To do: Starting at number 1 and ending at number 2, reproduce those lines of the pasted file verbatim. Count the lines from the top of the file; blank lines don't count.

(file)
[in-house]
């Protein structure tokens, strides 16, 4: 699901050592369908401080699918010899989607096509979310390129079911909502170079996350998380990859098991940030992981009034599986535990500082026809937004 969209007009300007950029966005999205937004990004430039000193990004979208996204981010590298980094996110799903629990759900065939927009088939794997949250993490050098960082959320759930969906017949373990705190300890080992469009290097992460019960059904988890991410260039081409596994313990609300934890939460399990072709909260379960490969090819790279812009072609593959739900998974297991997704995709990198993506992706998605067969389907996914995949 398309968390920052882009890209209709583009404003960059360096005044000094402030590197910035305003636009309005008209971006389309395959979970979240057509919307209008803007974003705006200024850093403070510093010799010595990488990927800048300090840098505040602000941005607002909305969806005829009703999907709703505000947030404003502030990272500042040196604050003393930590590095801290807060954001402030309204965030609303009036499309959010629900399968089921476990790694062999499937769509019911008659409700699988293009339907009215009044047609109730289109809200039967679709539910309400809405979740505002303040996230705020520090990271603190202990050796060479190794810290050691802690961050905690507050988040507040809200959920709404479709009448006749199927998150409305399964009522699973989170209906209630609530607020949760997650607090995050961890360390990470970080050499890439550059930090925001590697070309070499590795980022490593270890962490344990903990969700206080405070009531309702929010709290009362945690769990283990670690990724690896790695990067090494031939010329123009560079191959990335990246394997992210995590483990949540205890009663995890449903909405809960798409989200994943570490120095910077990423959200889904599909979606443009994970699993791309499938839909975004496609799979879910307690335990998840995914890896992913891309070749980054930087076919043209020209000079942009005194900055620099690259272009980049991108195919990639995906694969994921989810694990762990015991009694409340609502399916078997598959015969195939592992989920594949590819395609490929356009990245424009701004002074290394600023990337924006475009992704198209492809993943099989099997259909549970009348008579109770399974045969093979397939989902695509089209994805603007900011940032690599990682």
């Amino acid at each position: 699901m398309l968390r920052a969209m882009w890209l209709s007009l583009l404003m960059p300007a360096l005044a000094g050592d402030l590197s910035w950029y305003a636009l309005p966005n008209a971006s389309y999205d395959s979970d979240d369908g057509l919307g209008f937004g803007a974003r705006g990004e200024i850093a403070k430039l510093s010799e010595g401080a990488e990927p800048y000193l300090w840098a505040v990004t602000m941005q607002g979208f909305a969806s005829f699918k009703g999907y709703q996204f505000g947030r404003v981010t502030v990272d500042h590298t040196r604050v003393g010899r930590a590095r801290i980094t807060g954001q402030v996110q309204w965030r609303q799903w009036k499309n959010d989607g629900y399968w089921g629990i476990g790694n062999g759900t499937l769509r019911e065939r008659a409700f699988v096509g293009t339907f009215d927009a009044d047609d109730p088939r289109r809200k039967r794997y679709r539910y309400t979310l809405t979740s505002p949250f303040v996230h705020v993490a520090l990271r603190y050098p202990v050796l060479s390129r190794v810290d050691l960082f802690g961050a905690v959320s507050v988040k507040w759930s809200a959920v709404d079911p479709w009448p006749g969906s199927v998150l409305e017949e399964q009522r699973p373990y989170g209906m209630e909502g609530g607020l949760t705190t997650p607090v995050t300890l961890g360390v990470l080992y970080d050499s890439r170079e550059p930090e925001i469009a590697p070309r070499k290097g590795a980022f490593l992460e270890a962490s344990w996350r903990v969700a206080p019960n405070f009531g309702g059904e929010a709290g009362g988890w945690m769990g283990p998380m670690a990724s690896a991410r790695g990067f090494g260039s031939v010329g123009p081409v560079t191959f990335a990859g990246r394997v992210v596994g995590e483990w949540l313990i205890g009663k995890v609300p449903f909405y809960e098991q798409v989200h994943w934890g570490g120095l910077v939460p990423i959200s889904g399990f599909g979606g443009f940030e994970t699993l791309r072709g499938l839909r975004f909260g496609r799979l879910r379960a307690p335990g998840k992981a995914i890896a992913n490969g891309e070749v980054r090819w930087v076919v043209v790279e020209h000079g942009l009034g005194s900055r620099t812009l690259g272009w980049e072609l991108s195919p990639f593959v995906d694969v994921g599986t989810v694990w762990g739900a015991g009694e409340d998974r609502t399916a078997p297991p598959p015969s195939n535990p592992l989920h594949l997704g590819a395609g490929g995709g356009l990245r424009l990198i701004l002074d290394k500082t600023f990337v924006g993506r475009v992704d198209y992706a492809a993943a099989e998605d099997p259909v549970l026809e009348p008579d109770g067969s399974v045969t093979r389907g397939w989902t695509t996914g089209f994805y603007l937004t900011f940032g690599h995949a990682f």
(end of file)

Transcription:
[in-house]
């Protein structure tokens, strides 16, 4: 699901050592369908401080699918010899989607096509979310390129079911909502170079996350998380990859098991940030992981009034599986535990500082026809937004 969209007009300007950029966005999205937004990004430039000193990004979208996204981010590298980094996110799903629990759900065939927009088939794997949250993490050098960082959320759930969906017949373990705190300890080992469009290097992460019960059904988890991410260039081409596994313990609300934890939460399990072709909260379960490969090819790279812009072609593959739900998974297991997704995709990198993506992706998605067969389907996914995949 398309968390920052882009890209209709583009404003960059360096005044000094402030590197910035305003636009309005008209971006389309395959979970979240057509919307209008803007974003705006200024850093403070510093010799010595990488990927800048300090840098505040602000941005607002909305969806005829009703999907709703505000947030404003502030990272500042040196604050003393930590590095801290807060954001402030309204965030609303009036499309959010629900399968089921476990790694062999499937769509019911008659409700699988293009339907009215009044047609109730289109809200039967679709539910309400809405979740505002303040996230705020520090990271603190202990050796060479190794810290050691802690961050905690507050988040507040809200959920709404479709009448006749199927998150409305399964009522699973989170209906209630609530607020949760997650607090995050961890360390990470970080050499890439550059930090925001590697070309070499590795980022490593270890962490344990903990969700206080405070009531309702929010709290009362945690769990283990670690990724690896790695990067090494031939010329123009560079191959990335990246394997992210995590483990949540205890009663995890449903909405809960798409989200994943570490120095910077990423959200889904599909979606443009994970699993791309499938839909975004496609799979879910307690335990998840995914890896992913891309070749980054930087076919043209020209000079942009005194900055620099690259272009980049991108195919990639995906694969994921989810694990762990015991009694409340609502399916078997598959015969195939592992989920594949590819395609490929356009990245424009701004002074290394600023990337924006475009992704198209492809993943099989099997259909549970009348008579109770399974045969093979397939989902695509089209994805603007900011940032690599990682």